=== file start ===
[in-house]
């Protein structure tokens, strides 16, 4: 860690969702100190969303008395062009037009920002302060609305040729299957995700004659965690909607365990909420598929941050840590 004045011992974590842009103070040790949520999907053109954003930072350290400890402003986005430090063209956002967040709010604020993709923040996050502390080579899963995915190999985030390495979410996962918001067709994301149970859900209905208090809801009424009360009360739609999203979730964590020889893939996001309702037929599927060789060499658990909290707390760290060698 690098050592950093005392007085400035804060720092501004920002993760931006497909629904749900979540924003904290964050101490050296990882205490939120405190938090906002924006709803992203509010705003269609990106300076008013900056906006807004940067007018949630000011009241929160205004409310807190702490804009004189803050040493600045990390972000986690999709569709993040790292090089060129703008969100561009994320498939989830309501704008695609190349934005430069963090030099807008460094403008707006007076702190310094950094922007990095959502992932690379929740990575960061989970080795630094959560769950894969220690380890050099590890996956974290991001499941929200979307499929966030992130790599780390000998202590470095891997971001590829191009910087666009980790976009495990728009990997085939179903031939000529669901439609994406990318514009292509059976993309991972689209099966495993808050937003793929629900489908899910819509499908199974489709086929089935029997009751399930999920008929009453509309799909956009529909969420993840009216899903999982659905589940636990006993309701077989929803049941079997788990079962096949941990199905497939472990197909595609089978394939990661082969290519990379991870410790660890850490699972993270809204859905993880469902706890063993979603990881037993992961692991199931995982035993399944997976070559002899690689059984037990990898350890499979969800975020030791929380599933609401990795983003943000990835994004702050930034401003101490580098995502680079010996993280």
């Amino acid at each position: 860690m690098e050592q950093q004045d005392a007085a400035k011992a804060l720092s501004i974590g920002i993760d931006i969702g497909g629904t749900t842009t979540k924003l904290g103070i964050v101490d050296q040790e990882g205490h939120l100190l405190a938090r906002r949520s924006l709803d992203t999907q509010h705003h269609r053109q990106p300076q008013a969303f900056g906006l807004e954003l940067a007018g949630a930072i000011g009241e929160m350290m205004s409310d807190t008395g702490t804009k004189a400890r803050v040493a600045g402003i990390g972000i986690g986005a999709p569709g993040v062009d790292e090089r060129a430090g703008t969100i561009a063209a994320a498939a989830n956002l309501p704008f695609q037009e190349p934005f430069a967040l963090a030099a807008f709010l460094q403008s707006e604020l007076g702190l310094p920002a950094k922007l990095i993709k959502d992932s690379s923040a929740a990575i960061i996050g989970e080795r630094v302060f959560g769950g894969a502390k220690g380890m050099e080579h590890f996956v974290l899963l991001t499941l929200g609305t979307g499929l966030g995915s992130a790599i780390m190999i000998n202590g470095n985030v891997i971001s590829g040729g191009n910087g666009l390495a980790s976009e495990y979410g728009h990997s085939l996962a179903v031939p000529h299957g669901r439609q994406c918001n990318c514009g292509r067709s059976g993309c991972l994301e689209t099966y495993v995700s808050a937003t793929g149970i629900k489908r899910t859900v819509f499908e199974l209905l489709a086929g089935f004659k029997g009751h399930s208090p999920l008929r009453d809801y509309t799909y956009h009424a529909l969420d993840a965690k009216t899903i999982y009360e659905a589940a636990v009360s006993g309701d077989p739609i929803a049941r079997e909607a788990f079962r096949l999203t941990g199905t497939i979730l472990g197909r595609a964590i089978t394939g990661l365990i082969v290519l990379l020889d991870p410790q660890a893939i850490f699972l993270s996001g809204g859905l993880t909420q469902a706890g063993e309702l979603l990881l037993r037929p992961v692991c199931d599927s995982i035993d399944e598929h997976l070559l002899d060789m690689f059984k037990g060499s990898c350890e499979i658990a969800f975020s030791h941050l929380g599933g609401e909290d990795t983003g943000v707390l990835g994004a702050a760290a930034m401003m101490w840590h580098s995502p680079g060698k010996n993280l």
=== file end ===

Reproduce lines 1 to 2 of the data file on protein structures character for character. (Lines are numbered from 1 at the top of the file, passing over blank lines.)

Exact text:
[in-house]
């Protein structure tokens, strides 16, 4: 860690969702100190969303008395062009037009920002302060609305040729299957995700004659965690909607365990909420598929941050840590 004045011992974590842009103070040790949520999907053109954003930072350290400890402003986005430090063209956002967040709010604020993709923040996050502390080579899963995915190999985030390495979410996962918001067709994301149970859900209905208090809801009424009360009360739609999203979730964590020889893939996001309702037929599927060789060499658990909290707390760290060698 690098050592950093005392007085400035804060720092501004920002993760931006497909629904749900979540924003904290964050101490050296990882205490939120405190938090906002924006709803992203509010705003269609990106300076008013900056906006807004940067007018949630000011009241929160205004409310807190702490804009004189803050040493600045990390972000986690999709569709993040790292090089060129703008969100561009994320498939989830309501704008695609190349934005430069963090030099807008460094403008707006007076702190310094950094922007990095959502992932690379929740990575960061989970080795630094959560769950894969220690380890050099590890996956974290991001499941929200979307499929966030992130790599780390000998202590470095891997971001590829191009910087666009980790976009495990728009990997085939179903031939000529669901439609994406990318514009292509059976993309991972689209099966495993808050937003793929629900489908899910819509499908199974489709086929089935029997009751399930999920008929009453509309799909956009529909969420993840009216899903999982659905589940636990006993309701077989929803049941079997788990079962096949941990199905497939472990197909595609089978394939990661082969290519990379991870410790660890850490699972993270809204859905993880469902706890063993979603990881037993992961692991199931995982035993399944997976070559002899690689059984037990990898350890499979969800975020030791929380599933609401990795983003943000990835994004702050930034401003101490580098995502680079010996993280």